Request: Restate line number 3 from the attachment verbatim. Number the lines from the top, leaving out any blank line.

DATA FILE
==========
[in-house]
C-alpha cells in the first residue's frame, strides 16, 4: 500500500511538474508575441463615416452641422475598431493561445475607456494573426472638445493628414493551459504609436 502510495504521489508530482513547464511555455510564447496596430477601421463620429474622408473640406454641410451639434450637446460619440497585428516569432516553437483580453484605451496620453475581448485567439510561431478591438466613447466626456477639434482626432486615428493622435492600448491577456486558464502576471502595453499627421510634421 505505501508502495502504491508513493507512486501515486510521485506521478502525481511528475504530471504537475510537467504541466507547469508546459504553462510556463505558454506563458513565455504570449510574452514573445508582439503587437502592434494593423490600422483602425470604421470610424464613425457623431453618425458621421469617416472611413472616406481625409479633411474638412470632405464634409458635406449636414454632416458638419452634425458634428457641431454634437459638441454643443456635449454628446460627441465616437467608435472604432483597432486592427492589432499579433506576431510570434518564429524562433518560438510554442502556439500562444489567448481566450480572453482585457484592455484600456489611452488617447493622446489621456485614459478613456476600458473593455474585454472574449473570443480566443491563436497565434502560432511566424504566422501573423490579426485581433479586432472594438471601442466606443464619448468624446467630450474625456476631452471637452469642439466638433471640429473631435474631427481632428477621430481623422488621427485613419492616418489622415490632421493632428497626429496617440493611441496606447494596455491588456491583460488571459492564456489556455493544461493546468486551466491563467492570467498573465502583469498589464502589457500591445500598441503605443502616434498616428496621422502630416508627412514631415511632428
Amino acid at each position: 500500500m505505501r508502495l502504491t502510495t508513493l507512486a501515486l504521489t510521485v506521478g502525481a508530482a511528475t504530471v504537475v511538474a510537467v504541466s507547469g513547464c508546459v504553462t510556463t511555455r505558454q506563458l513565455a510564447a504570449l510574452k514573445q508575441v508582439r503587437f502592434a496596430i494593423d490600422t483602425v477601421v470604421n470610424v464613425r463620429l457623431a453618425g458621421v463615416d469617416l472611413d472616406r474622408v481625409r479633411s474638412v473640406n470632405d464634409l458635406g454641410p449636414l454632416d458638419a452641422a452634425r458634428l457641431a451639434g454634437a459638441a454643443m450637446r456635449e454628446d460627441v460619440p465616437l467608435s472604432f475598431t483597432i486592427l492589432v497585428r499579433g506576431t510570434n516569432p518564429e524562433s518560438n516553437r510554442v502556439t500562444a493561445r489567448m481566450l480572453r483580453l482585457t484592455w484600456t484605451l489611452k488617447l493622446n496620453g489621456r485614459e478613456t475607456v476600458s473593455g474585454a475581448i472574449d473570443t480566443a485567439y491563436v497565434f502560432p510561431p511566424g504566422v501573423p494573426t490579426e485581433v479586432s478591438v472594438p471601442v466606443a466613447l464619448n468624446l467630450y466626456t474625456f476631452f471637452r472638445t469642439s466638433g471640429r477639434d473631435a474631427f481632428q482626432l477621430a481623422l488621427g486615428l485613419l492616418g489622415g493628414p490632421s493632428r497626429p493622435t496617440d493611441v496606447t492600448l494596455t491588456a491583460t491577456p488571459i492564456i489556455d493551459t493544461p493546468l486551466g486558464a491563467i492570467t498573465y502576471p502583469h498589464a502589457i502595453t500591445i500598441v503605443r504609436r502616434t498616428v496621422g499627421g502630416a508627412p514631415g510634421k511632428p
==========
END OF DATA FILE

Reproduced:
Amino acid at each position: 500500500m505505501r508502495l502504491t502510495t508513493l507512486a501515486l504521489t510521485v506521478g502525481a508530482a511528475t504530471v504537475v511538474a510537467v504541466s507547469g513547464c508546459v504553462t510556463t511555455r505558454q506563458l513565455a510564447a504570449l510574452k514573445q508575441v508582439r503587437f502592434a496596430i494593423d490600422t483602425v477601421v470604421n470610424v464613425r463620429l457623431a453618425g458621421v463615416d469617416l472611413d472616406r474622408v481625409r479633411s474638412v473640406n470632405d464634409l458635406g454641410p449636414l454632416d458638419a452641422a452634425r458634428l457641431a451639434g454634437a459638441a454643443m450637446r456635449e454628446d460627441v460619440p465616437l467608435s472604432f475598431t483597432i486592427l492589432v497585428r499579433g506576431t510570434n516569432p518564429e524562433s518560438n516553437r510554442v502556439t500562444a493561445r489567448m481566450l480572453r483580453l482585457t484592455w484600456t484605451l489611452k488617447l493622446n496620453g489621456r485614459e478613456t475607456v476600458s473593455g474585454a475581448i472574449d473570443t480566443a485567439y491563436v497565434f502560432p510561431p511566424g504566422v501573423p494573426t490579426e485581433v479586432s478591438v472594438p471601442v466606443a466613447l464619448n468624446l467630450y466626456t474625456f476631452f471637452r472638445t469642439s466638433g471640429r477639434d473631435a474631427f481632428q482626432l477621430a481623422l488621427g486615428l485613419l492616418g489622415g493628414p490632421s493632428r497626429p493622435t496617440d493611441v496606447t492600448l494596455t491588456a491583460t491577456p488571459i492564456i489556455d493551459t493544461p493546468l486551466g486558464a491563467i492570467t498573465y502576471p502583469h498589464a502589457i502595453t500591445i500598441v503605443r504609436r502616434t498616428v496621422g499627421g502630416a508627412p514631415g510634421k511632428p